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Make a Mouthguard Part of Your Uniform

By Jill Hamilton on March 23, 2017 in Kid's Health


football playerHelmet? Check.

Jersey? Check.

Knee pads? Check.

Footwear? Check.

Mouthguard? Check!

Mouthguards typically cover your upper teeth and protect your teeth, lips, tongue, face and jaw against injuries, so they need to be part of your uniform in any sport or recreational activity you play.

“It’s important to take care of your mouth and teeth both on and off the field, court, rink, ring or trail,” says Dr. Jeff Chaffin, dental director for Delta Dental of Iowa. “Kids and adults who are involved in all types of recreational activities can benefit from using mouthguards. Being cautious with the only set of permanent teeth you will ever have is always a smart choice.”

Team sports or other activities such as skateboarding, biking and martial arts pose the risk of injury to the teeth, jaw and oral soft tissues (mouth, lip, tongue, or inner lining of the cheeks). While mouthguards may not be required for the activity or sport and can sometimes be expensive, it’s a good idea to ask your dentist about the risks of not wearing a mouthguard and what some of the long-term costs might be in the event of injury.

Types of Mouthguards

The best mouthguard is one that has been custom made for your mouth by your dentist. However, if a custom-made mouthguard is not in the budget, you should still wear a stock mouthguard or a boil-and-bite mouthguard. Learn more about each mouthguard option:

  • Custom-made: These are made by your dentist for you personally. They are more expensive than the other versions because they are individually created for fit and comfort.
  • Boil and bite: These mouth protectors can be bought at many sporting goods stores and drugstores and may offer a better fit than stock mouth protectors. They are first softened in water (boiled), then inserted and allowed to adapt to the shape of your mouth. Always follow the manufacturers instructions.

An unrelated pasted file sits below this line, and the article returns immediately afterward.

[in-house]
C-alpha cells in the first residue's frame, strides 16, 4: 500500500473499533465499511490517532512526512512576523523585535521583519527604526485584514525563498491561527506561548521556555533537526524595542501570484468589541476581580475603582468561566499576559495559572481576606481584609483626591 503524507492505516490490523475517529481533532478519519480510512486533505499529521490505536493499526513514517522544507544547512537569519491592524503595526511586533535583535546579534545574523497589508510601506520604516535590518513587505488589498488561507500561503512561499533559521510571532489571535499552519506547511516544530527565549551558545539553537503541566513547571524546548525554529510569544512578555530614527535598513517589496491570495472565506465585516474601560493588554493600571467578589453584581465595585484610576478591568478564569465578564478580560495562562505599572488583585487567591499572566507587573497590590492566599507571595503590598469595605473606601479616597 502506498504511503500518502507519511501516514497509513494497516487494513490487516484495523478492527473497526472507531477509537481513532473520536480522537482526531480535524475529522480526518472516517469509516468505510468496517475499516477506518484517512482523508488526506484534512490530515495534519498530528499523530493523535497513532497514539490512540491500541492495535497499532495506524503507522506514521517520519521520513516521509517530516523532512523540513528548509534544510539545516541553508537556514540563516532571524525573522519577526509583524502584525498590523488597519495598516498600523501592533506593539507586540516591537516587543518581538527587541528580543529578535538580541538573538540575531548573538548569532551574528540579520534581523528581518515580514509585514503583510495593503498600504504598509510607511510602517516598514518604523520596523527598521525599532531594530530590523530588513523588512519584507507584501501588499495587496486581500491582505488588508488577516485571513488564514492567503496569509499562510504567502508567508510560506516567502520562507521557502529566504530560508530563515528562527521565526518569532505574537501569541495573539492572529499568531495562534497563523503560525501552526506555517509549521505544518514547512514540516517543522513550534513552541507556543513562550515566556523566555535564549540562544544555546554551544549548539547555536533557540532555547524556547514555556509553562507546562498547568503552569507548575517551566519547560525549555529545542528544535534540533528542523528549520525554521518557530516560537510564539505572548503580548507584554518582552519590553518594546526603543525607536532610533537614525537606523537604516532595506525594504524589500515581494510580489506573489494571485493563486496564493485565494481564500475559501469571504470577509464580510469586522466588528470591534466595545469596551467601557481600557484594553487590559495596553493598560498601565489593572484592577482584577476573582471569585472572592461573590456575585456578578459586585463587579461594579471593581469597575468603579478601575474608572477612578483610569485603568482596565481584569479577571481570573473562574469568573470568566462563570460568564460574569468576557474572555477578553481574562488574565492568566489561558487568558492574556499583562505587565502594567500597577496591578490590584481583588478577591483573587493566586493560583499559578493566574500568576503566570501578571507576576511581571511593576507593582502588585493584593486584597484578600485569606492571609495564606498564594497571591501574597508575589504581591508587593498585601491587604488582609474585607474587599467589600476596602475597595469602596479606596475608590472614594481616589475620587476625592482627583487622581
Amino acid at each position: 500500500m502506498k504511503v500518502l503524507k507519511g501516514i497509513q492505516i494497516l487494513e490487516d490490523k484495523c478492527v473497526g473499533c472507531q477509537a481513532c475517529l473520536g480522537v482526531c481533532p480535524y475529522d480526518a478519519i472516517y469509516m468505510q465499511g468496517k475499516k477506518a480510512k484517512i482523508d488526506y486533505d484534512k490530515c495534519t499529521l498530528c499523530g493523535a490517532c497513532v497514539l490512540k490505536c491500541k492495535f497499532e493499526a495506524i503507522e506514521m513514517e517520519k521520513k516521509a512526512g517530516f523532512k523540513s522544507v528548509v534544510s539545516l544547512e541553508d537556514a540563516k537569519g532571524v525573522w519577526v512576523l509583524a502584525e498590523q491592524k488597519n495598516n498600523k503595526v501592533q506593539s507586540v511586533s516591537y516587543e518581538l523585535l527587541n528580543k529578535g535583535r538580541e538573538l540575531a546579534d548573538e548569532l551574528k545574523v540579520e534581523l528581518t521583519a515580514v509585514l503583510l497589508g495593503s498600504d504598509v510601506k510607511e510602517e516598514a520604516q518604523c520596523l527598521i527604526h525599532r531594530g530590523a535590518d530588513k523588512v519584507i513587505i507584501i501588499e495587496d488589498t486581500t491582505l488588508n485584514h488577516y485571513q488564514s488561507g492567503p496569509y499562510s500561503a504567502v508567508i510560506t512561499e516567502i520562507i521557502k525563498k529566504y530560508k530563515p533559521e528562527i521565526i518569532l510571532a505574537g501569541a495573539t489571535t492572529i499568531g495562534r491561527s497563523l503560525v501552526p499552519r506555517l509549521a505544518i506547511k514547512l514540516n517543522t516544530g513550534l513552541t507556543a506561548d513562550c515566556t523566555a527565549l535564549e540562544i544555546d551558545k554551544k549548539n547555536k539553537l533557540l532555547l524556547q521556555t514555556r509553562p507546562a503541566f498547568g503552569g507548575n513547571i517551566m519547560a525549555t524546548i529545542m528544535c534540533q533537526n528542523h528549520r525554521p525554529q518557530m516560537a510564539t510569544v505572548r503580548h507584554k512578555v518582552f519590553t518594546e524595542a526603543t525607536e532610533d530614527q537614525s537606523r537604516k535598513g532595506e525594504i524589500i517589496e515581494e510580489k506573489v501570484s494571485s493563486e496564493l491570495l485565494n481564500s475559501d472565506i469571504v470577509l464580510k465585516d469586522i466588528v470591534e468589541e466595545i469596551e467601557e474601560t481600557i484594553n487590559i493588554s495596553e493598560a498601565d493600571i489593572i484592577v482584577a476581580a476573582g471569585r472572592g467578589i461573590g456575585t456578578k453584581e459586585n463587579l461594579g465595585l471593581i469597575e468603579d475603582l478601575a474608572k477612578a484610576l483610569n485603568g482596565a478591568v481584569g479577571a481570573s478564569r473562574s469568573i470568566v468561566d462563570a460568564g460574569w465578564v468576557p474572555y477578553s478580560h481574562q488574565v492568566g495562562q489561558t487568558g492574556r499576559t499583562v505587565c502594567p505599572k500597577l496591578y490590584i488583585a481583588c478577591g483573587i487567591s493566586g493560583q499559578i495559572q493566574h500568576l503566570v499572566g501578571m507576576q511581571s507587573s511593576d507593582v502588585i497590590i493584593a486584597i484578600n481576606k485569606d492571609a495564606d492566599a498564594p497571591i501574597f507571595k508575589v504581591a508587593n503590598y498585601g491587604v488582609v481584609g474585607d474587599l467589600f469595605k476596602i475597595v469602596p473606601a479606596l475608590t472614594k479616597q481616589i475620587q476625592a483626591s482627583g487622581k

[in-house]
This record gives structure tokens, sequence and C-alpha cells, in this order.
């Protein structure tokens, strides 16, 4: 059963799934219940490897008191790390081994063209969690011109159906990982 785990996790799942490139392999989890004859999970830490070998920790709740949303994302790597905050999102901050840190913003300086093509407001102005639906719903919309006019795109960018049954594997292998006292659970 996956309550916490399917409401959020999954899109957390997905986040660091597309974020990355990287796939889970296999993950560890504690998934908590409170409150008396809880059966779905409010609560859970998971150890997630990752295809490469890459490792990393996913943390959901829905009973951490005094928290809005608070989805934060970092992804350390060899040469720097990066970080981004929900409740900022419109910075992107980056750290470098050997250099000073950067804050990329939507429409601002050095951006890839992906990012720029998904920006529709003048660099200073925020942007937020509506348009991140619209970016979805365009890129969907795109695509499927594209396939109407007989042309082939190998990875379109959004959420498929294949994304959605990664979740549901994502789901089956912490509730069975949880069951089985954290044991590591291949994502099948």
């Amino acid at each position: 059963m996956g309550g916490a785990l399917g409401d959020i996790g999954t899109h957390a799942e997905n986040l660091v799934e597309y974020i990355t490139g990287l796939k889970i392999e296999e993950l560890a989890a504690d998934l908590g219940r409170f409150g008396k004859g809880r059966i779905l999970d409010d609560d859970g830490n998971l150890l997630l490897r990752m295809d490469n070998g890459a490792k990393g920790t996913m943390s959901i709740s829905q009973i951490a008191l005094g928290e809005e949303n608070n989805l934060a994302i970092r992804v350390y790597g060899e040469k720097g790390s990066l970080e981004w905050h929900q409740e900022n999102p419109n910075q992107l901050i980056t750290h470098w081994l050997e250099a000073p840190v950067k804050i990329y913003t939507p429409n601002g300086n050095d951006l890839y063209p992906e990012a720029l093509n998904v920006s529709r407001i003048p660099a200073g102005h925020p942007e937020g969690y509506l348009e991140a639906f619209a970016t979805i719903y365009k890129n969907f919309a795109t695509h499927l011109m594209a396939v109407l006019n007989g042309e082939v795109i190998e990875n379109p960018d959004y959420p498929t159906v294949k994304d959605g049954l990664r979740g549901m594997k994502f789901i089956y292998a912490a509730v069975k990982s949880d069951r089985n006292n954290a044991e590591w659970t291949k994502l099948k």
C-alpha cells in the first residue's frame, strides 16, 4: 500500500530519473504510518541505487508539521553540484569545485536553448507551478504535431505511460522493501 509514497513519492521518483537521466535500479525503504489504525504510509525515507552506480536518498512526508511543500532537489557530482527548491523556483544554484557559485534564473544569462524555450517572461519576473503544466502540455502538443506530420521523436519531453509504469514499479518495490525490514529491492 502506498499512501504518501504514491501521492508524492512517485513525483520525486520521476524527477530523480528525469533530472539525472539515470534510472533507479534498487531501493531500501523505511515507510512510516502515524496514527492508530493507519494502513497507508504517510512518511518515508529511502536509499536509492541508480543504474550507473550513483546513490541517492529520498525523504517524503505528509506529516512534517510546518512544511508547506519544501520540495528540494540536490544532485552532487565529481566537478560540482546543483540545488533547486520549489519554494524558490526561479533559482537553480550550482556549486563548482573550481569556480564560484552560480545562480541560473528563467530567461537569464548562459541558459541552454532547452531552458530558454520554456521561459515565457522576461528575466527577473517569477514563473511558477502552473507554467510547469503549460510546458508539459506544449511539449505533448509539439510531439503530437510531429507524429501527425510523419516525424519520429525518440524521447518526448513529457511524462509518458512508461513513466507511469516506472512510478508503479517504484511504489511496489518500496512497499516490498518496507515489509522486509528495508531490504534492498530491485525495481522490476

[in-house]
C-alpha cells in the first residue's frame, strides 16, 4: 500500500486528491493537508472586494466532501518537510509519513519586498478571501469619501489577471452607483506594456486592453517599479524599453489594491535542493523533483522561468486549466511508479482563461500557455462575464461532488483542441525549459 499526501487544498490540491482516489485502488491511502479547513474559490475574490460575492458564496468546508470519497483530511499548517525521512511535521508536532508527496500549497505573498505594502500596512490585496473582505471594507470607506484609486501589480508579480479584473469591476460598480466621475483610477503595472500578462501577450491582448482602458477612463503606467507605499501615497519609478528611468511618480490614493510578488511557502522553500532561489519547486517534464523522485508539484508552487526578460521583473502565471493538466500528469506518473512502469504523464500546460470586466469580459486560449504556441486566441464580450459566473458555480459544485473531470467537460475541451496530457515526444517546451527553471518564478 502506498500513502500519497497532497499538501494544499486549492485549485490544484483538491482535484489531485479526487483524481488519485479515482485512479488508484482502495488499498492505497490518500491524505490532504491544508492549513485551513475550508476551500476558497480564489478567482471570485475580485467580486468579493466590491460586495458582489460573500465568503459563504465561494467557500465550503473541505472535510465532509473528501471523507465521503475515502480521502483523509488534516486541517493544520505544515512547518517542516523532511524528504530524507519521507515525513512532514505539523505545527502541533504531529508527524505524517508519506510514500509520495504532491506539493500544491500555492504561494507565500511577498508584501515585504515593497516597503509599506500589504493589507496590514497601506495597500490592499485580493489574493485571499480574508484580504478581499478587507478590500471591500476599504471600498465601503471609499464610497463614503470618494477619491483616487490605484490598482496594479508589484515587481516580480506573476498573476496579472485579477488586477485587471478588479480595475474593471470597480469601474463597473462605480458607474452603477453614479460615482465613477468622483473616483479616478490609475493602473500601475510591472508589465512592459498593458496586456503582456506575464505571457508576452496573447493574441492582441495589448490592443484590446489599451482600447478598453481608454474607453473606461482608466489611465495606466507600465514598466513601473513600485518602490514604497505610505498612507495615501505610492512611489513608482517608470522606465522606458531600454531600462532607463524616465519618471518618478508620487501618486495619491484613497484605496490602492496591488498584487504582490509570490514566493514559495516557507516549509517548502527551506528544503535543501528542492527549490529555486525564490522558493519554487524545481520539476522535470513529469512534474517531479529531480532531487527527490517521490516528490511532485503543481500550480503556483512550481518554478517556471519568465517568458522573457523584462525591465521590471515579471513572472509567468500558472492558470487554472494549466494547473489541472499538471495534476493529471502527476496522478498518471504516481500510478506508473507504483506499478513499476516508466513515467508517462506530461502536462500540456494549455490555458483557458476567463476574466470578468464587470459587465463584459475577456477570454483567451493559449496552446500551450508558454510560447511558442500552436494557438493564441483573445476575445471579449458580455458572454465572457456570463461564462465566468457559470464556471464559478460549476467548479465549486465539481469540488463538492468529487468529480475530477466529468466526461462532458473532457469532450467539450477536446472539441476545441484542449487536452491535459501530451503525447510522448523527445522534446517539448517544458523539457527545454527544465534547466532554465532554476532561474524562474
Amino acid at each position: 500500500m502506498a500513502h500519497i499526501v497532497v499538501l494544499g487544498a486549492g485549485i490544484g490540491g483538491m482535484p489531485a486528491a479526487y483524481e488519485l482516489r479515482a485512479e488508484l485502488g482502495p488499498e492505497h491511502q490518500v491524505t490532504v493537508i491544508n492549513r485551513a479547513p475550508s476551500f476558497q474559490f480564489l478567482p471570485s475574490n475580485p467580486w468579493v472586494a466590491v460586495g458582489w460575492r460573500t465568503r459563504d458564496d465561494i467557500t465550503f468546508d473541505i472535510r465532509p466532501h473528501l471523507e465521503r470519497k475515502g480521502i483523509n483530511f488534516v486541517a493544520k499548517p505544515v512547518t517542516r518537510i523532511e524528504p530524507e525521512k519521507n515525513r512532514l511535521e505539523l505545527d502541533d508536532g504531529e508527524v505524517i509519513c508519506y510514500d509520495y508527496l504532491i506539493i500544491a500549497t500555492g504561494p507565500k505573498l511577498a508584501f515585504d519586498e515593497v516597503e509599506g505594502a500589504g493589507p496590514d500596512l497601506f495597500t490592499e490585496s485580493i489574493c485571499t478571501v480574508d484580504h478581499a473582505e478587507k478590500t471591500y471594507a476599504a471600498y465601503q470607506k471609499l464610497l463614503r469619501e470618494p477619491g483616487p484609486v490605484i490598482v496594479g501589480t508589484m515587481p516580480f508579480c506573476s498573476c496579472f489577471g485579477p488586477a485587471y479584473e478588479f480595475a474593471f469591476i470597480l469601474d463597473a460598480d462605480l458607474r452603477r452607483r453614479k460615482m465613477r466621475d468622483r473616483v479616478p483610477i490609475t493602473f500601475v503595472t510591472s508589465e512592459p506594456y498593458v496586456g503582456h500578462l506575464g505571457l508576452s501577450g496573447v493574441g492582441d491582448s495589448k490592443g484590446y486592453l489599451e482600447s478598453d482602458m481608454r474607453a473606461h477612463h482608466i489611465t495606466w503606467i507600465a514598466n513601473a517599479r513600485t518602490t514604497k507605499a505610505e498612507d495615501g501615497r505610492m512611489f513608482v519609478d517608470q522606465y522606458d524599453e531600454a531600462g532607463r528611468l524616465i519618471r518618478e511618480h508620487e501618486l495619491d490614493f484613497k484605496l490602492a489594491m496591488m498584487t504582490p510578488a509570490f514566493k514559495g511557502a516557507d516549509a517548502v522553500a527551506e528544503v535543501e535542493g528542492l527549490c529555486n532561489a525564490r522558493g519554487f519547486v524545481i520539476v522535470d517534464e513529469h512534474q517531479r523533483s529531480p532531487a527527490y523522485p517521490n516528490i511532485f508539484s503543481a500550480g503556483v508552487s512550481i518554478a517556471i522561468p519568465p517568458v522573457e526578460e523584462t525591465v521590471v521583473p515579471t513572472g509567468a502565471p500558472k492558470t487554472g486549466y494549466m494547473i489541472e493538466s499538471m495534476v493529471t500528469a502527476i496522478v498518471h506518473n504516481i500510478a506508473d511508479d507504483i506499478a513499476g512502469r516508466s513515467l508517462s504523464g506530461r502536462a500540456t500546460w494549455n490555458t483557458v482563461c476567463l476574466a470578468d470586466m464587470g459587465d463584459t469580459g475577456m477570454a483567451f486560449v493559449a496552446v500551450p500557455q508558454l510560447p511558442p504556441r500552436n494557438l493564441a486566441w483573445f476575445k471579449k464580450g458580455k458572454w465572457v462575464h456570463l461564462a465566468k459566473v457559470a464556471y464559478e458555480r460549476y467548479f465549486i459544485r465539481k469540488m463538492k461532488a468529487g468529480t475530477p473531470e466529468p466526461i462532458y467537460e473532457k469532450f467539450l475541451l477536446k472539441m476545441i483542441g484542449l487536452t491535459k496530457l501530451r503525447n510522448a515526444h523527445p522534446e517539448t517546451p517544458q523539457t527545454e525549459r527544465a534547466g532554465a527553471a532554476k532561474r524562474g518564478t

• Stock: These are inexpensive and come pre-formed, ready to wear. Unfortunately, they often don’t fit very well. They can be bulky and can make breathing and talking difficult.

Mouthguard Care and Replacement

Talk to your dentist about when it’s the right time to replace your mouthguard. As a good rule of thumb: replace it immediately if it shows sign of wear, is damaged or ill fitting. Teens and children may need to replace their mouthguards more often because their mouths are still growing and changing.

Between uses, it’s important to keep your mouthguard clean and dry. Here are some tips for making sure your mouthguard is always ready to go:

  • Rinse before and after each use or brush with a toothbrush and toothpaste.
  • Regularly clean the mouthguard in cool, soapy water. Then, rinse it thoroughly.
  • During your regular dental checkups, bring your mouthguard for an evaluation.
  • Store and transport the mouthguard in a sturdy container that has vents so it can dry and keep bacteria from growing.
  • Never leave the mouthguard in the sun or in hot water.
  • Some mouthguards have fallen victim to family pets, who see them as chew toys. Store your mouthguard and case somewhere your pet cannot get to it.

Protect that smile.

Dental health can be a critical step to a child’s overall health. Forming daily habits of brushing and flossing helps maintain bright smiles and healthy bodies.

Schedule regular dental visits and bring your mouthguard so that your dentist can make sure it still fits properly and is in good condition. It is never too early to start wearing a mouthguard. As soon as you begin to look into sporting activities for you or your child, talk with your dentist. Good habits start early, and use of a mouthguard by children and teenagers will promote and reinforce use later in life.

1. http://www.mouthhealthy.org/en/az-topics/m/mouthguards
2. http://www.ada.org/en/member-center/oral-health-topics/mouthguards
3. http://www.mouthhealthy.org/en/az-topics/m/mouthguards
4. http://jada.ada.org/article/S0002-8177(14)61012-6/fulltext